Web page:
Advertised positions constitute a small percentage of the jobs that are available at any given time. Because running ads and screening the high volume of applications that come in can be an expensive and time-consuming process for employers, many companies prefer to hire from within or to hire individuals who have been recommended by one of their existing employees.
To find out about unadvertised opportunities, you will want to let people know that you are looking for work, and the type of job and company you are most interested in. Tap your personal network – friends, relatives, neighbors, former employers and colleagues, fellow members of your chosen religious institution, volunteer associations, clubs and other organizations, even your doctor, dentist, and other people you talk to from time to time. Most people know at least 200 other people, so just because someone doesn’t work in your industry doesn’t mean that he or she doesn’t know of someone who does.
Many teenagers and young adults get their first jobs through connections, such as parents, teachers, siblings, friends, parents of friends, relatives, neighbors, or coaches. This tactic can work for you too!
Some businesses, particularly in the retail and restaurant industries, rarely advertise jobs because they receive so many applications on a regular basis that they are able to select people to interview from the applications they have on file.
Job fairs can be an excellent venue for meeting a large number of potential employers at one time and to network with other attendees. Go to every booth and network with the recruiters and those standing in line, since each one of the recruiters attending may know of positions within and outside their company, and each attendee may know of companies hiring. Some organizations attend these events or hold their own job fair in order to collect a large number of resumes they can refer to when a position becomes vacant, not for immediate employment.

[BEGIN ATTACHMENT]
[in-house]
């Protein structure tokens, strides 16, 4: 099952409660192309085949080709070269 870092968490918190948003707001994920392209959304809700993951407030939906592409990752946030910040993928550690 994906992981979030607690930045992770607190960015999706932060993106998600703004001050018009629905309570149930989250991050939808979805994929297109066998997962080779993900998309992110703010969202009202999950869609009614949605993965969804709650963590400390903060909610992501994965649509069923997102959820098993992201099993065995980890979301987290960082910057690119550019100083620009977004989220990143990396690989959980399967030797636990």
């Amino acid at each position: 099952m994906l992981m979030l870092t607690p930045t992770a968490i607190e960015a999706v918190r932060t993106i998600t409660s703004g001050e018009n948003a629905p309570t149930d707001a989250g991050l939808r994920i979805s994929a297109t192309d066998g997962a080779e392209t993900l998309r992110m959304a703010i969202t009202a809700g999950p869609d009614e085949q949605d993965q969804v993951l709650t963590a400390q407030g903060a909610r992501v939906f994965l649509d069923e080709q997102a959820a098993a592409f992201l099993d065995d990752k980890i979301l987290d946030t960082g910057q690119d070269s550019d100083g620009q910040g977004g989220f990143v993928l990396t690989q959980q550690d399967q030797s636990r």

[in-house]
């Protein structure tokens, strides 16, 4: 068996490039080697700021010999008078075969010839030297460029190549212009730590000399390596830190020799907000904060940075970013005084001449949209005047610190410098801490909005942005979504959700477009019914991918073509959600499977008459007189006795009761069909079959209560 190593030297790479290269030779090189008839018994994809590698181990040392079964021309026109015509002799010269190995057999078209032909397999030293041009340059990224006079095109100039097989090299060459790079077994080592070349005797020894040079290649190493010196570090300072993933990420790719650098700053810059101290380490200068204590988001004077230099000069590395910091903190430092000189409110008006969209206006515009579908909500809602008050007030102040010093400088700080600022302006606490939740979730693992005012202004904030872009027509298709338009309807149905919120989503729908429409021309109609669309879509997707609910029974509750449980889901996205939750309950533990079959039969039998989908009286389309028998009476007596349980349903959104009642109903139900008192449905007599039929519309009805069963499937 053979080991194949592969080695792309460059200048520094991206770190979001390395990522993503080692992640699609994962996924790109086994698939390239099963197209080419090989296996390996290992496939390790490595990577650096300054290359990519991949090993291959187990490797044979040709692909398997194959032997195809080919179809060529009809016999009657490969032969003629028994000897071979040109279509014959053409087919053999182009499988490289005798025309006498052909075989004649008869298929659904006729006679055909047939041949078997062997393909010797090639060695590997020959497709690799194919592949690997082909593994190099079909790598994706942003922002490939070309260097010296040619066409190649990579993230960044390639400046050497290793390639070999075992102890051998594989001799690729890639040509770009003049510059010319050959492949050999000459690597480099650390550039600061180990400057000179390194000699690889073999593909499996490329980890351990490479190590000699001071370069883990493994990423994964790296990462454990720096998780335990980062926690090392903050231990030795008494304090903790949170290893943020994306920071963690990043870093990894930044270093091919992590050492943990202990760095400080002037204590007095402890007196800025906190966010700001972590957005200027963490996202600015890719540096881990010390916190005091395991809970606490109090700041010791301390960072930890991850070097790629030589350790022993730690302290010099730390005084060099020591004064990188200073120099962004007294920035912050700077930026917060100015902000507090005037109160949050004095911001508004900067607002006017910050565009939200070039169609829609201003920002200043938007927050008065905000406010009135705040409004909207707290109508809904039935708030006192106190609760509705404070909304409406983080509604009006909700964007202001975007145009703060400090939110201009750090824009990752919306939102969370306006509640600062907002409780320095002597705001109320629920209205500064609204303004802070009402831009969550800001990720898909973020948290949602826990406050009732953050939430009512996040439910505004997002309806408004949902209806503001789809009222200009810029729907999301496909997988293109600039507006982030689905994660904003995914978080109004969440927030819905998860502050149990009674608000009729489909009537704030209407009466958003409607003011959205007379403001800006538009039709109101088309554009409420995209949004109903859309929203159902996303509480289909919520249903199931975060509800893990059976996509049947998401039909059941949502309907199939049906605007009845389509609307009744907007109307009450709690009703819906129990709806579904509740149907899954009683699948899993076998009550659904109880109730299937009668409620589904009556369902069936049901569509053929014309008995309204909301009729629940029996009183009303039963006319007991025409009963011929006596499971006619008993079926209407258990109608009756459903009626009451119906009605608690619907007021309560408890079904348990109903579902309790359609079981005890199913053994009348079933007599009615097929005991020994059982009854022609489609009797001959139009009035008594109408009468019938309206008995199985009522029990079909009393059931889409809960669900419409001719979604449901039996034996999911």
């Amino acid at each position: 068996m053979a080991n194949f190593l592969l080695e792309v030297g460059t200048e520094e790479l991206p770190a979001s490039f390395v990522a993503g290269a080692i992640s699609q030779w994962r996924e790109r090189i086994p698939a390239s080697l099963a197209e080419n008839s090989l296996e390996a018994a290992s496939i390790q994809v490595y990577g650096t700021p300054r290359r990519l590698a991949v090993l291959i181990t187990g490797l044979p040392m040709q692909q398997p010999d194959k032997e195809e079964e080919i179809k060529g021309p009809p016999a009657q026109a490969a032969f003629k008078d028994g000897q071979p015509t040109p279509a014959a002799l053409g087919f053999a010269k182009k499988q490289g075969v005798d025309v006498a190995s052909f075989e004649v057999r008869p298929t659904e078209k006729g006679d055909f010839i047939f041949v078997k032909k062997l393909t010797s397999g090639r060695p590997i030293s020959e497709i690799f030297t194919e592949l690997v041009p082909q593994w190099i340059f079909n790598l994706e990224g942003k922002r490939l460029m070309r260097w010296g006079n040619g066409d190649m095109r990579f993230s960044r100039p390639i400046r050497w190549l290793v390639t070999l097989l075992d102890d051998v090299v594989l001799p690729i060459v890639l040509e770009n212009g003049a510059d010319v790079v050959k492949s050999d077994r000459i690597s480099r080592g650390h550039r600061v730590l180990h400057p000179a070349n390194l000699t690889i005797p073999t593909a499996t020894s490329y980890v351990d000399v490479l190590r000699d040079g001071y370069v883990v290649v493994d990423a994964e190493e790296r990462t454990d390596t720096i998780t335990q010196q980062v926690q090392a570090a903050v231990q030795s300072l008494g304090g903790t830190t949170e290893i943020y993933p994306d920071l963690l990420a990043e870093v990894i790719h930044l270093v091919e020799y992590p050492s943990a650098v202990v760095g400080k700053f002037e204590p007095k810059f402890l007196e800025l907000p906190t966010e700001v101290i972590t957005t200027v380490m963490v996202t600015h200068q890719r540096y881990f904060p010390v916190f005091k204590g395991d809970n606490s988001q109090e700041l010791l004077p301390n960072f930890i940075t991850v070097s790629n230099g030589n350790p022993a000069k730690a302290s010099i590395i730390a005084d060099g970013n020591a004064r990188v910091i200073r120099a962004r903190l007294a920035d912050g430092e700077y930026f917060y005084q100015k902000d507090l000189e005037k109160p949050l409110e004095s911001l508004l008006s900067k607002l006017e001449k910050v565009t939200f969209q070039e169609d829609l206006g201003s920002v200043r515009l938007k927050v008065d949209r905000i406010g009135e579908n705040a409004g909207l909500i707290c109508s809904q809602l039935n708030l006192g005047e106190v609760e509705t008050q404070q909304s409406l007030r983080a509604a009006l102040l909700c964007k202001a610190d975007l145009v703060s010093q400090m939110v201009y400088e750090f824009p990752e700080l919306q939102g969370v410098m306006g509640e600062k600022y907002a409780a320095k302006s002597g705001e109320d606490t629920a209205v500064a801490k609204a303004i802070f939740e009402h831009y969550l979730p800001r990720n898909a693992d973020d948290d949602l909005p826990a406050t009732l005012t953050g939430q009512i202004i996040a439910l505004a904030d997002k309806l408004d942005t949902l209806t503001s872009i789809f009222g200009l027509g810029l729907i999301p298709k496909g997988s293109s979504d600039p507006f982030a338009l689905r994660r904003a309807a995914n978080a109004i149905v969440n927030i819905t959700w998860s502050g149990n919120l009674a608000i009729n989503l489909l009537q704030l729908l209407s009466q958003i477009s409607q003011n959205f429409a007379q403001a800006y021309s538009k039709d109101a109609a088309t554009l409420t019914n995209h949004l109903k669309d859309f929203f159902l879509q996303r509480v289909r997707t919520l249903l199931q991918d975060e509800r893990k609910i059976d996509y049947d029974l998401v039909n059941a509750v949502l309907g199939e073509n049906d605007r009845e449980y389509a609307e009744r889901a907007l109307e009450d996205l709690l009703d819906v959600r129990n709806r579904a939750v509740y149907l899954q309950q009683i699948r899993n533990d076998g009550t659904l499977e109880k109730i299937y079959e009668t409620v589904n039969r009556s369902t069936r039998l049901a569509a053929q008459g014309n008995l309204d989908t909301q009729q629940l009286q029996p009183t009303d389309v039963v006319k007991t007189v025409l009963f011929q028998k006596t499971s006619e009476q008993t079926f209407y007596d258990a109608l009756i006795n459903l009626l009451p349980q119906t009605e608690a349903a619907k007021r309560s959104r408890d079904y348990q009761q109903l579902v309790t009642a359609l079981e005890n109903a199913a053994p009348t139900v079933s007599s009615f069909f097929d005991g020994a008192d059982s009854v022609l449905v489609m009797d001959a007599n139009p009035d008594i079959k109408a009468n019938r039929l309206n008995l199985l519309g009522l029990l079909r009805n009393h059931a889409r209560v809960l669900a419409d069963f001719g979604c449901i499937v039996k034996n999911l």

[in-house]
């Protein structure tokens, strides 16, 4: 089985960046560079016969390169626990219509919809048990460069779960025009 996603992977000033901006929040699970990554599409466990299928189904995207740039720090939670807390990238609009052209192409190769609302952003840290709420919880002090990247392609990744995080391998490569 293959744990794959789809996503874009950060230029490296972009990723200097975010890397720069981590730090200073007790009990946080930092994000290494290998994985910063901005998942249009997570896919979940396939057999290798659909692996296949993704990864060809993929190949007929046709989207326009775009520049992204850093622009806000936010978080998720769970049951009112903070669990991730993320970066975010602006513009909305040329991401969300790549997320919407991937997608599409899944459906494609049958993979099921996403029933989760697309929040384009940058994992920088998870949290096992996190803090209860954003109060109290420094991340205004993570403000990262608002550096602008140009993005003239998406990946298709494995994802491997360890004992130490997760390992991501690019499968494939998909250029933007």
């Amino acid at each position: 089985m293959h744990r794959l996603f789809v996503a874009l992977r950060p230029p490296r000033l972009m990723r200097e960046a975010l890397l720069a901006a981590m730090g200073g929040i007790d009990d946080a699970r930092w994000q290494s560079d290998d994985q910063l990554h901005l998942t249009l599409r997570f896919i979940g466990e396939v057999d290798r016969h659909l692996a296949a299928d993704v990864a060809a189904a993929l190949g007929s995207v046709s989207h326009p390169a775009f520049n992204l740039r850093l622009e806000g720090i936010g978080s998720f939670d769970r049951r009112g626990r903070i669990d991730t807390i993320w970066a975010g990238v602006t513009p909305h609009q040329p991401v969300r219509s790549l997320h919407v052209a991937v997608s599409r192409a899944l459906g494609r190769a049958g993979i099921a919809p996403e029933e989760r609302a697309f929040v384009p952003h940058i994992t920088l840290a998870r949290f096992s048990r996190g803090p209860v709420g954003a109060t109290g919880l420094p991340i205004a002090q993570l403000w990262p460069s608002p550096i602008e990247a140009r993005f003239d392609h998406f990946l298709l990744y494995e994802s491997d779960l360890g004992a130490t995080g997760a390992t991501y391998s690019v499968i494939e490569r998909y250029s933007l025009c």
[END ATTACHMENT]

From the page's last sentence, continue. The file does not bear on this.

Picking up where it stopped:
If you’re unemployed, find out what programs and services are available in your community. The staffs of these organizations usually have good employer contacts, and sometimes employers can receive a wage subsidy or other benefit by hiring someone through such a program.
This article was co-written by Karen Silins and Janet Barclay, and their information is included below:
Karen Silins is a multi-certified resume writer, career, business and personal branding coach working with individuals and small businesses. After graduating with degrees in education and vocal performance, she made her own career transition into the Human Resources realm. Karen left Human Resources to become an entrepreneur and help jobseekers and fellow entrepreneurs achieve their goals. She keeps current regarding trends in the resume writing, coaching, HR, small business and marketing industries by working daily with individual clients on resume development and career coaching, consulting for small businesses in business plan development, marketing, hiring and overall HR processes, and providing 50-70+ seminars and workshops annually to a variety of organizations in the greater Kansas City area. She can be reached via her website at www.careerandresume.com.
Janet Barclay is a former employment counselor who helps career practitioners and other solopreneurs to maximize their online presence by creating websites and blogs as well as providing blog promotion, proofreading and editing, content management, and WordPress technical support services. She can be reached through her website OrganizedAssistant.com.